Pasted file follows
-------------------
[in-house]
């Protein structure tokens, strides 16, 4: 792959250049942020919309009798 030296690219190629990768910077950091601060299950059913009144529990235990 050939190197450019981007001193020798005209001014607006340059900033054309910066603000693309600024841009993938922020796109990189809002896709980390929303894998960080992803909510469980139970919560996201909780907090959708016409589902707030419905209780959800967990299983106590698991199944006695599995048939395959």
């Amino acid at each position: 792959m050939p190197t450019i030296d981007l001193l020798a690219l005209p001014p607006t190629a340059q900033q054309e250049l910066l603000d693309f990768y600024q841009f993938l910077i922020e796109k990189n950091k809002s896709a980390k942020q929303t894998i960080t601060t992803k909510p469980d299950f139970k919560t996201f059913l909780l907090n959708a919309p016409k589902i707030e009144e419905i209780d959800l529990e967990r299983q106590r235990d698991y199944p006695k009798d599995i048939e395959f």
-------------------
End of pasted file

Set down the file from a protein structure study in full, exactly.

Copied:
[in-house]
């Protein structure tokens, strides 16, 4: 792959250049942020919309009798 030296690219190629990768910077950091601060299950059913009144529990235990 050939190197450019981007001193020798005209001014607006340059900033054309910066603000693309600024841009993938922020796109990189809002896709980390929303894998960080992803909510469980139970919560996201909780907090959708016409589902707030419905209780959800967990299983106590698991199944006695599995048939395959």
């Amino acid at each position: 792959m050939p190197t450019i030296d981007l001193l020798a690219l005209p001014p607006t190629a340059q900033q054309e250049l910066l603000d693309f990768y600024q841009f993938l910077i922020e796109k990189n950091k809002s896709a980390k942020q929303t894998i960080t601060t992803k909510p469980d299950f139970k919560t996201f059913l909780l907090n959708a919309p016409k589902i707030e009144e419905i209780d959800l529990e967990r299983q106590r235990d698991y199944p006695k009798d599995i048939e395959f």